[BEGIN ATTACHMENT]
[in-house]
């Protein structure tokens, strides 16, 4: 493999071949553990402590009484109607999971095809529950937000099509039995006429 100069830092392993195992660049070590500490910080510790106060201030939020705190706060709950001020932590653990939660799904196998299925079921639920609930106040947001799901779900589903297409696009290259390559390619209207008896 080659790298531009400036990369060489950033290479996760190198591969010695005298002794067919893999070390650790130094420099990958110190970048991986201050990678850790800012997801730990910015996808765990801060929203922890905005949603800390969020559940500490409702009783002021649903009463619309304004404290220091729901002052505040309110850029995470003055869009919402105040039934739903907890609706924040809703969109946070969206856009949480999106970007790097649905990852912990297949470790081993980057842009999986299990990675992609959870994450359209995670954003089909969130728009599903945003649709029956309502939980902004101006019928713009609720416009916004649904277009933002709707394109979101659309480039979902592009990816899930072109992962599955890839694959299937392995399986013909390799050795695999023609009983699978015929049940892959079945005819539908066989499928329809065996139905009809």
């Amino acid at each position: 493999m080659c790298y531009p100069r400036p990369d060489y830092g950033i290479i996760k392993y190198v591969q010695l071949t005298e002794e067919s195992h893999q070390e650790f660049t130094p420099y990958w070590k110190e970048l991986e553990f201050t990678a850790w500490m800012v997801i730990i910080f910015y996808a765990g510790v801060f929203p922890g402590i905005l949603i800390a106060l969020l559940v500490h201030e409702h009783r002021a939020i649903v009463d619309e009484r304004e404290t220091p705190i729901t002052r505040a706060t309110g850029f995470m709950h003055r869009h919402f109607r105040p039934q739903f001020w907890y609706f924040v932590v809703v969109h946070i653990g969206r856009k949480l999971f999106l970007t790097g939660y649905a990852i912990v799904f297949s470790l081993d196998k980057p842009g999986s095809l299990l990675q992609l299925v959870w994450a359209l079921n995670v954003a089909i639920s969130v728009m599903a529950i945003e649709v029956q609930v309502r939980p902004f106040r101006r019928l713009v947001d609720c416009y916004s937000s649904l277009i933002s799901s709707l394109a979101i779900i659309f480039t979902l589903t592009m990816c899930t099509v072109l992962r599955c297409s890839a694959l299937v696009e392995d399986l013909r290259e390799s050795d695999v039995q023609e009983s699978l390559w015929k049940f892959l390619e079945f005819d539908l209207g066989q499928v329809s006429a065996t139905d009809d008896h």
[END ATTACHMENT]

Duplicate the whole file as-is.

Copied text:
[in-house]
């Protein structure tokens, strides 16, 4: 493999071949553990402590009484109607999971095809529950937000099509039995006429 100069830092392993195992660049070590500490910080510790106060201030939020705190706060709950001020932590653990939660799904196998299925079921639920609930106040947001799901779900589903297409696009290259390559390619209207008896 080659790298531009400036990369060489950033290479996760190198591969010695005298002794067919893999070390650790130094420099990958110190970048991986201050990678850790800012997801730990910015996808765990801060929203922890905005949603800390969020559940500490409702009783002021649903009463619309304004404290220091729901002052505040309110850029995470003055869009919402105040039934739903907890609706924040809703969109946070969206856009949480999106970007790097649905990852912990297949470790081993980057842009999986299990990675992609959870994450359209995670954003089909969130728009599903945003649709029956309502939980902004101006019928713009609720416009916004649904277009933002709707394109979101659309480039979902592009990816899930072109992962599955890839694959299937392995399986013909390799050795695999023609009983699978015929049940892959079945005819539908066989499928329809065996139905009809």
């Amino acid at each position: 493999m080659c790298y531009p100069r400036p990369d060489y830092g950033i290479i996760k392993y190198v591969q010695l071949t005298e002794e067919s195992h893999q070390e650790f660049t130094p420099y990958w070590k110190e970048l991986e553990f201050t990678a850790w500490m800012v997801i730990i910080f910015y996808a765990g510790v801060f929203p922890g402590i905005l949603i800390a106060l969020l559940v500490h201030e409702h009783r002021a939020i649903v009463d619309e009484r304004e404290t220091p705190i729901t002052r505040a706060t309110g850029f995470m709950h003055r869009h919402f109607r105040p039934q739903f001020w907890y609706f924040v932590v809703v969109h946070i653990g969206r856009k949480l999971f999106l970007t790097g939660y649905a990852i912990v799904f297949s470790l081993d196998k980057p842009g999986s095809l299990l990675q992609l299925v959870w994450a359209l079921n995670v954003a089909i639920s969130v728009m599903a529950i945003e649709v029956q609930v309502r939980p902004f106040r101006r019928l713009v947001d609720c416009y916004s937000s649904l277009i933002s799901s709707l394109a979101i779900i659309f480039t979902l589903t592009m990816c899930t099509v072109l992962r599955c297409s890839a694959l299937v696009e392995d399986l013909r290259e390799s050795d695999v039995q023609e009983s699978l390559w015929k049940f892959l390619e079945f005819d539908l209207g066989q499928v329809s006429a065996t139905d009809d008896h």